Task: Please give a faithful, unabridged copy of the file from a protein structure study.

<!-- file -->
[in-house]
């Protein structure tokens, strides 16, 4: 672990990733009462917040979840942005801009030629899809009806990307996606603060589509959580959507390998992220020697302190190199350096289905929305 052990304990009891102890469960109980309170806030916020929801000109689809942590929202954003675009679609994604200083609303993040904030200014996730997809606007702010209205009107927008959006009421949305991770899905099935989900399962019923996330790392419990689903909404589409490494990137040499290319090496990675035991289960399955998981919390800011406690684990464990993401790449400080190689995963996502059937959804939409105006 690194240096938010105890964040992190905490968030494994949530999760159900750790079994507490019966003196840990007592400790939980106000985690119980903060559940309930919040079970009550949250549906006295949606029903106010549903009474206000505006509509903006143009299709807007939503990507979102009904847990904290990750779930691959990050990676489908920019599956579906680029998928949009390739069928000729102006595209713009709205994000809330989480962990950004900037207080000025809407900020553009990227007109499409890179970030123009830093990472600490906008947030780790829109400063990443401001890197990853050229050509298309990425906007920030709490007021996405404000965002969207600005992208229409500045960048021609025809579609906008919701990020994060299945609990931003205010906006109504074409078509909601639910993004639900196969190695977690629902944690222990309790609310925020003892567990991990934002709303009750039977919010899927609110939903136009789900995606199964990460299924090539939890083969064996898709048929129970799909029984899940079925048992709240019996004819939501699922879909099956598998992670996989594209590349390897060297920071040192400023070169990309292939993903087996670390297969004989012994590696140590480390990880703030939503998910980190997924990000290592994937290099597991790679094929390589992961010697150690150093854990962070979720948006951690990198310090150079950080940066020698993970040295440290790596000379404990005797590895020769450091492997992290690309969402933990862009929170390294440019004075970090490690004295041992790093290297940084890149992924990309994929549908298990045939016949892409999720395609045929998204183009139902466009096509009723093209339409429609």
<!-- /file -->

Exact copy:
[in-house]
């Protein structure tokens, strides 16, 4: 672990990733009462917040979840942005801009030629899809009806990307996606603060589509959580959507390998992220020697302190190199350096289905929305 052990304990009891102890469960109980309170806030916020929801000109689809942590929202954003675009679609994604200083609303993040904030200014996730997809606007702010209205009107927008959006009421949305991770899905099935989900399962019923996330790392419990689903909404589409490494990137040499290319090496990675035991289960399955998981919390800011406690684990464990993401790449400080190689995963996502059937959804939409105006 690194240096938010105890964040992190905490968030494994949530999760159900750790079994507490019966003196840990007592400790939980106000985690119980903060559940309930919040079970009550949250549906006295949606029903106010549903009474206000505006509509903006143009299709807007939503990507979102009904847990904290990750779930691959990050990676489908920019599956579906680029998928949009390739069928000729102006595209713009709205994000809330989480962990950004900037207080000025809407900020553009990227007109499409890179970030123009830093990472600490906008947030780790829109400063990443401001890197990853050229050509298309990425906007920030709490007021996405404000965002969207600005992208229409500045960048021609025809579609906008919701990020994060299945609990931003205010906006109504074409078509909601639910993004639900196969190695977690629902944690222990309790609310925020003892567990991990934002709303009750039977919010899927609110939903136009789900995606199964990460299924090539939890083969064996898709048929129970799909029984899940079925048992709240019996004819939501699922879909099956598998992670996989594209590349390897060297920071040192400023070169990309292939993903087996670390297969004989012994590696140590480390990880703030939503998910980190997924990000290592994937290099597991790679094929390589992961010697150690150093854990962070979720948006951690990198310090150079950080940066020698993970040295440290790596000379404990005797590895020769450091492997992290690309969402933990862009929170390294440019004075970090490690004295041992790093290297940084890149992924990309994929549908298990045939016949892409999720395609045929998204183009139902466009096509009723093209339409429609």